Alva Bradley commissioned Cleveland architectural firm of Cudell-Richardson (circa 1883) to design the Bradley building. Mr. Bradley died in 1885, leaving the uncompleted building to his eldest son, Morris. After the building was completed circa 1886, it was used to house Morris Bradley’s transit companies and real estate firms.
After the decline of Mr. Morris Bradley's empire, the building was used by the garment industry and later as a printing and typography center until the late 1960’s.
In 1979, the preservation community created a flurry of activity designed to save the district’s the Bradley Building from demolition and restore its historic architecture. By 1983, the Bradley Building reflected a healthy occupancy of artists who were looking to combine their working and living environments.
In 1984, the Bradley associates acquired the building with the objective of saving it and creating an anchor for a community of residential, commercial, and retail tenants within the Warehouse District.
The Bradley Building now represents an eclectic fabric of tenants that make 1220 West 6th Street a prominent address in Cleveland, Ohio.
The structure represents an intermediate stage of development of the 19th century commercial buildings. The combination of masonry bearing walls, metal posts, and wooden mill construction epitomizes the transitional nature of American architecture in the 1880’s.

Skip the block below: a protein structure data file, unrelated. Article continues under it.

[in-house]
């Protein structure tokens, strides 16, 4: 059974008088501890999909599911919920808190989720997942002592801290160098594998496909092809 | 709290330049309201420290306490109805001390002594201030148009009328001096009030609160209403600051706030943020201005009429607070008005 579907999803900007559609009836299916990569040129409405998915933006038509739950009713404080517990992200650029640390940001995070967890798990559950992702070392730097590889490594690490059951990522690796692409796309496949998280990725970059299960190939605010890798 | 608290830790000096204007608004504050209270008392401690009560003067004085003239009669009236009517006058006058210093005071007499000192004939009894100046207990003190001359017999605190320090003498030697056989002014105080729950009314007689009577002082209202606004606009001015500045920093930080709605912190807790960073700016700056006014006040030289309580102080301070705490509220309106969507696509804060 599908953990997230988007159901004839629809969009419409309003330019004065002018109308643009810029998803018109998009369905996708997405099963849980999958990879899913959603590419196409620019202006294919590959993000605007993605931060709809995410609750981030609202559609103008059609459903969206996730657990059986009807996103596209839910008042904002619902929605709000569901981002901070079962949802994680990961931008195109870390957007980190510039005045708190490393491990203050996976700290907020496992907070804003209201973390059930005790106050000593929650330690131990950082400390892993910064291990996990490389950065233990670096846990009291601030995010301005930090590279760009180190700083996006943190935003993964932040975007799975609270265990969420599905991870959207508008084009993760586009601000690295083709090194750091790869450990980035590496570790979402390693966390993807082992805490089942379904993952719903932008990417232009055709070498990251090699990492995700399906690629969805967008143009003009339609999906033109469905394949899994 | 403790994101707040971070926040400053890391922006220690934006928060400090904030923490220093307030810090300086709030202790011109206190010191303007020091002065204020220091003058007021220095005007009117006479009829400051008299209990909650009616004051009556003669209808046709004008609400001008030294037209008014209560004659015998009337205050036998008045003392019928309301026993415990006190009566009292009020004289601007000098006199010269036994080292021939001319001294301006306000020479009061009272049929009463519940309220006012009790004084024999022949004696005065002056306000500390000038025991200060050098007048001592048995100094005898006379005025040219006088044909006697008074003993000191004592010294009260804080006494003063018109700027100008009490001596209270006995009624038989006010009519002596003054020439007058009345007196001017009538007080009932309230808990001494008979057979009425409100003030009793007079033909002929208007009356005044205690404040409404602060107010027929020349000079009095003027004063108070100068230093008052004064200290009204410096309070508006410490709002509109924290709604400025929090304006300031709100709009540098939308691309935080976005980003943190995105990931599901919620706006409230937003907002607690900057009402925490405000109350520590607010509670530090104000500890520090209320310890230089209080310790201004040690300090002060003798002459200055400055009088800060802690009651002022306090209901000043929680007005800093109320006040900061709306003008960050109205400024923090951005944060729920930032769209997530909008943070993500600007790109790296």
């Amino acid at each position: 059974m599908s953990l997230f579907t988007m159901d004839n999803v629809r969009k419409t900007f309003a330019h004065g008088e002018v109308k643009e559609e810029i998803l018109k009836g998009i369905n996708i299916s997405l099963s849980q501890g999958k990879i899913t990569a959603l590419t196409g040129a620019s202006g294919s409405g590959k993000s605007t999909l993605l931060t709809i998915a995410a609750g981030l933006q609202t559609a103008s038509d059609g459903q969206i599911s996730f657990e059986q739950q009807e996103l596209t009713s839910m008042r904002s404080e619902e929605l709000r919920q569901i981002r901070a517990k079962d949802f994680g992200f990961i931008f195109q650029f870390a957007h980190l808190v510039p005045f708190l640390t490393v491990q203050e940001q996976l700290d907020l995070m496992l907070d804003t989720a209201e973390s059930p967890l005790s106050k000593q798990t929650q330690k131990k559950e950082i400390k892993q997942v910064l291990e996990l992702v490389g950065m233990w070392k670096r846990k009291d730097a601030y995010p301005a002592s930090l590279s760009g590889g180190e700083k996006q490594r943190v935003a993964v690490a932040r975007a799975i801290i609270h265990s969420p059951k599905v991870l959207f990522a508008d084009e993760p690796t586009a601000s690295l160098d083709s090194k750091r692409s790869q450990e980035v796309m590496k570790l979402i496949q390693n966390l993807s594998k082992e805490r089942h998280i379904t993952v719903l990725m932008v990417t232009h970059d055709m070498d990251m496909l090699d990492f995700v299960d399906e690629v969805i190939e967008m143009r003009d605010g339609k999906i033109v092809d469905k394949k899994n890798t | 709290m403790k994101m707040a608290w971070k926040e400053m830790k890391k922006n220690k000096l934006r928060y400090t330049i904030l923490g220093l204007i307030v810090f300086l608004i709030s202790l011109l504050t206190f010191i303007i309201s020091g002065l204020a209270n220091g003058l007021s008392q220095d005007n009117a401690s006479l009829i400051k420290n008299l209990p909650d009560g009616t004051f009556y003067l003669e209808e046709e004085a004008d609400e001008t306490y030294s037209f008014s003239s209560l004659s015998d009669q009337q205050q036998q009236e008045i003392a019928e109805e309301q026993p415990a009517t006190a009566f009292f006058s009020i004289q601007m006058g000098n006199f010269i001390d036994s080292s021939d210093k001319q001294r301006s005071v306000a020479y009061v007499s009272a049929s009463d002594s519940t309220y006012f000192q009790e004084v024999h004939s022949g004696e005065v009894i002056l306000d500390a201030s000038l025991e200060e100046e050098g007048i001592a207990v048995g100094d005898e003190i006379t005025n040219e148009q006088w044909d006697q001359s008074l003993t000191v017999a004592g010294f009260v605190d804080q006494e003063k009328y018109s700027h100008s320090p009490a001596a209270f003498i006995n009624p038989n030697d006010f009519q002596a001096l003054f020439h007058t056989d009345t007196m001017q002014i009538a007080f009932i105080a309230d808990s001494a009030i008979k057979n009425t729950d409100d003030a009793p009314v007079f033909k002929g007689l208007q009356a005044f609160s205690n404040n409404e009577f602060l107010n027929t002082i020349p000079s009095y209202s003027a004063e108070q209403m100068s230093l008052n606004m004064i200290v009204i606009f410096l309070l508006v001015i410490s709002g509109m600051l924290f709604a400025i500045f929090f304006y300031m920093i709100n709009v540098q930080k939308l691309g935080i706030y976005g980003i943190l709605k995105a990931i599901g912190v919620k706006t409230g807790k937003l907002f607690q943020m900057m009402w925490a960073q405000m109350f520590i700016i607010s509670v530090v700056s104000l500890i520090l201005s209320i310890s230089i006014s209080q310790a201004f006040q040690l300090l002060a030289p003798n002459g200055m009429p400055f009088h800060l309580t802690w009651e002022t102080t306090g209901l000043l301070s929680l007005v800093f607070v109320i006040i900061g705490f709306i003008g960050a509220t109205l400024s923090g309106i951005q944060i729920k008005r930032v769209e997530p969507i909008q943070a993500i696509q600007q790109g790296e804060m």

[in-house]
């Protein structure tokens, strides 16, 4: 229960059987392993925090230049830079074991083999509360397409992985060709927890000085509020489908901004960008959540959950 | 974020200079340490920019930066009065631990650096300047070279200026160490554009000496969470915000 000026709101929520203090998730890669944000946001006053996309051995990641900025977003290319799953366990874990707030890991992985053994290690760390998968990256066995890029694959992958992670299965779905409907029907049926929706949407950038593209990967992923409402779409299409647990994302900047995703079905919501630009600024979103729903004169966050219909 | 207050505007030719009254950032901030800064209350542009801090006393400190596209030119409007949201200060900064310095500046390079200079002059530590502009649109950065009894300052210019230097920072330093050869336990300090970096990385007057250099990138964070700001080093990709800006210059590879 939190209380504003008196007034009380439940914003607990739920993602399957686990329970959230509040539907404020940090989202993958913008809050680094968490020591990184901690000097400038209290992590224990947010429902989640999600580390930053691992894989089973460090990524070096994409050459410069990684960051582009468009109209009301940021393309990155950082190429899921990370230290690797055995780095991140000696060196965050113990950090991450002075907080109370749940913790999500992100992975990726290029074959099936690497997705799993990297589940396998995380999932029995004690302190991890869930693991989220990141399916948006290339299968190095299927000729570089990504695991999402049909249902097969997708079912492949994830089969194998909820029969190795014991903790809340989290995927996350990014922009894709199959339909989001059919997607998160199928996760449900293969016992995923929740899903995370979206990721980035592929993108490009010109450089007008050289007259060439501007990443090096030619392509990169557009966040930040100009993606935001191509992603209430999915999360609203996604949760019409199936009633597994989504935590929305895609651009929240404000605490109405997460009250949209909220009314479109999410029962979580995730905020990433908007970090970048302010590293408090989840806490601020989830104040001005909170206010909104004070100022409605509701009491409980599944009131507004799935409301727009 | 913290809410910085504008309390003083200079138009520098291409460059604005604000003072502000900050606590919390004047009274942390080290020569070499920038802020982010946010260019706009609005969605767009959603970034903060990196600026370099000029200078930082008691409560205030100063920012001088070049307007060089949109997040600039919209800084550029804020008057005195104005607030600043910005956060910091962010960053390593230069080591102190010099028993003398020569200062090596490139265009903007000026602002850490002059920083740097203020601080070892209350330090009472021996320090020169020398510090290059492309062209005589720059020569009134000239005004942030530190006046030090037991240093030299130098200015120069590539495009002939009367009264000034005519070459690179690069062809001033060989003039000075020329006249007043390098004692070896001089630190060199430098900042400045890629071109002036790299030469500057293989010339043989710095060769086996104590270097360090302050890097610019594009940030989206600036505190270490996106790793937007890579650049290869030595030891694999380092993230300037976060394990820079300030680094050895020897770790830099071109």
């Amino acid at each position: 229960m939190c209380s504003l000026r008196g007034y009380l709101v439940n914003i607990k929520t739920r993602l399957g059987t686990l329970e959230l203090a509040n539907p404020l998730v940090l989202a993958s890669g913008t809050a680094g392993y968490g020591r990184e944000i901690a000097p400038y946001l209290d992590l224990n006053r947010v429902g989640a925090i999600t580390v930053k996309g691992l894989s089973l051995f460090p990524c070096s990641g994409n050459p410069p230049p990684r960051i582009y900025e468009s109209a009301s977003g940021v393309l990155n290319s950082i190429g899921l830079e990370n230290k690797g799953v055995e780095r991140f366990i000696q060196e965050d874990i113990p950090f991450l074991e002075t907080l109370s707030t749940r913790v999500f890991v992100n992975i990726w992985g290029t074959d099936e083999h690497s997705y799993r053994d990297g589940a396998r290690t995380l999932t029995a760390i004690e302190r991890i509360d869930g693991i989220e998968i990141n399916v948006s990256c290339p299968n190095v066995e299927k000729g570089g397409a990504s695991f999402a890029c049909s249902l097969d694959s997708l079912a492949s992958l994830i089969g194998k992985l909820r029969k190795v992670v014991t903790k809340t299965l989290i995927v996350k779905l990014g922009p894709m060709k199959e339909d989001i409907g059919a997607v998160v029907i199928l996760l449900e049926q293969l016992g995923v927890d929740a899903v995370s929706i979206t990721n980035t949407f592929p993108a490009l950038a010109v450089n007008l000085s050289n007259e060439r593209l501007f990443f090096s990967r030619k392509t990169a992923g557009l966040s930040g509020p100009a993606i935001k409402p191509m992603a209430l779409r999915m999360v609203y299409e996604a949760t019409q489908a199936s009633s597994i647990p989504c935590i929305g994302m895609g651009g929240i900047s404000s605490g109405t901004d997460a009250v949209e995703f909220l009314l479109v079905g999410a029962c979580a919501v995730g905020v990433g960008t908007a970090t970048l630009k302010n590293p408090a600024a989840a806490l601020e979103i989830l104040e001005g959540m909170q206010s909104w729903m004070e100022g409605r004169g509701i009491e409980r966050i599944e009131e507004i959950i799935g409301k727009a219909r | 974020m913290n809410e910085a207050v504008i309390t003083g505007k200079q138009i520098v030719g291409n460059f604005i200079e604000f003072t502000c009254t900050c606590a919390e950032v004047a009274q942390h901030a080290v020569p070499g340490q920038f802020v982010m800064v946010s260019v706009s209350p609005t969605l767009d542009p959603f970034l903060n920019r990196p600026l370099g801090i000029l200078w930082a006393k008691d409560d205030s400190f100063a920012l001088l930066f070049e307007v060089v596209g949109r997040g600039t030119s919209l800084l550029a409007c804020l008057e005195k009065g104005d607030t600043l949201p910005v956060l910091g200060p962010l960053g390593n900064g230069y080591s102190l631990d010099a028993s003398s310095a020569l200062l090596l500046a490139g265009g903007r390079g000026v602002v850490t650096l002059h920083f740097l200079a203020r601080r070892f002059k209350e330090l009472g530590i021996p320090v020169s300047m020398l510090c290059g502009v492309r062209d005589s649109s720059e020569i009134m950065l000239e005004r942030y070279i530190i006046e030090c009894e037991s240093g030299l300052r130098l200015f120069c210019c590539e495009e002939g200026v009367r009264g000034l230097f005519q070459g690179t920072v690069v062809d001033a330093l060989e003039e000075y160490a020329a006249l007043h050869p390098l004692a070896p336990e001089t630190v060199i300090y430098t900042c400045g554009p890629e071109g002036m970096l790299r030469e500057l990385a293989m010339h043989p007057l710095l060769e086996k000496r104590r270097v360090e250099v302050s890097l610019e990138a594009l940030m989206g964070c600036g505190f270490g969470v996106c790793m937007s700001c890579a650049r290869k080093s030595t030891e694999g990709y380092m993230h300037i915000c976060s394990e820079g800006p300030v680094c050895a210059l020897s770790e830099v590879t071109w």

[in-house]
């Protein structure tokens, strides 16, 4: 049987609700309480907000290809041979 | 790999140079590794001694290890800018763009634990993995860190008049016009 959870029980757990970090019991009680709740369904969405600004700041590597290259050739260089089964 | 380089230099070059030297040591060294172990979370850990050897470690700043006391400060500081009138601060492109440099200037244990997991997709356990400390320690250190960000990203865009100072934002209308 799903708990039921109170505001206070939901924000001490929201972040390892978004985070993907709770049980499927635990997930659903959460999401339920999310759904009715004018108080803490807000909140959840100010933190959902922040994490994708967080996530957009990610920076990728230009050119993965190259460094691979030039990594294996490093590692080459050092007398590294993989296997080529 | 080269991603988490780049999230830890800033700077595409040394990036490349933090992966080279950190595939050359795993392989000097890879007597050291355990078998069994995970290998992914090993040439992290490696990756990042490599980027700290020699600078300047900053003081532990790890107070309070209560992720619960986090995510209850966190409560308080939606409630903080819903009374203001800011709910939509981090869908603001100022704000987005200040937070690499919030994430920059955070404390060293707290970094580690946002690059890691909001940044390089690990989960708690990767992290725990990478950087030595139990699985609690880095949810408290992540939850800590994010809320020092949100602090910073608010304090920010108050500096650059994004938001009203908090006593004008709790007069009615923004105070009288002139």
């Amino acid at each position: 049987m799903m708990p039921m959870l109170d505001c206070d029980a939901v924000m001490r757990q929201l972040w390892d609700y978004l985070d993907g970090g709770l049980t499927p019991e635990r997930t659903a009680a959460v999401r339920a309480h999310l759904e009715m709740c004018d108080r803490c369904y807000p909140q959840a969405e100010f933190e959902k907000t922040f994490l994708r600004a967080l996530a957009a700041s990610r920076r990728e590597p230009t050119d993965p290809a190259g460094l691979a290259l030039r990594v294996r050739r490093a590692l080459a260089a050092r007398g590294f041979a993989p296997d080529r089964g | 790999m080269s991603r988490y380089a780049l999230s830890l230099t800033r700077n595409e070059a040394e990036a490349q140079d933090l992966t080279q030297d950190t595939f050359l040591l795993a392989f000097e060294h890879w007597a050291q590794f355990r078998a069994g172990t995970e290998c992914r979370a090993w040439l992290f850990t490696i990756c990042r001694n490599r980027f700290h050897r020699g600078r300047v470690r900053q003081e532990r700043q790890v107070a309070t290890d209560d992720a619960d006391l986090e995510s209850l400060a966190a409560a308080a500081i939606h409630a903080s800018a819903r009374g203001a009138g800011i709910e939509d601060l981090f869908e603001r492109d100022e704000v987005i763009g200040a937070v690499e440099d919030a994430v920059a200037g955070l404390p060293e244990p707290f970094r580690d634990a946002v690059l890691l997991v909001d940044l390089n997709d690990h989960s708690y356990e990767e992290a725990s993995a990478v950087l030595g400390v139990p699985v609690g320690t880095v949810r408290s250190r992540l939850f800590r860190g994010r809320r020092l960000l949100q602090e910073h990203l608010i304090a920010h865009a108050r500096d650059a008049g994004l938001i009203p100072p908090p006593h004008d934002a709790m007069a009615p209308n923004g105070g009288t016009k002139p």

Alva Bradley was born in Ellington, Conn., and in 1823 moved with his family to Brownhelm in Lorain County, where his father, Leonard, was a farmer. Bradley left his father’s farm when he was 19 to sign on as a sailor on the Liberty, a 50-ton schooner that sailed the Great Lakes.
By 1839 he has risen to captain and in 1841 he and a partner, Ahira Cobb, built the 104-ton merchant schooner South America on the Vermillion River for $3,200. The shipyards of Bradley & Cobb were formally founded in 1853, in Vermillion.
Bradley & Cobb moved to Cleveland in 1859. Between 1868 and 1882 Bradley and Cobb amassed a fleet of 18 ships on the lakes.
Bradley helped incorporate Case Institute of Technology, and in the late 1880s served with John D. Rockefeller on the local advisory committee of a group seeking to prohibit the sale of liquor in Ohio. He also invested in real estate, a business continued by his only son, Morris.
The Bradley Building was the first adaptive re-use (i.e. loft spaces) for a mixed use occupancy between New York City's Soho District and Chicago's Printers Row.
The extreme width of the window bays in relation to the slender brick piers is to achieve lightness of structure and increased spaces.
At his death, Alva Bradley was reported to be the largest individual ship owner in the Great Lakes.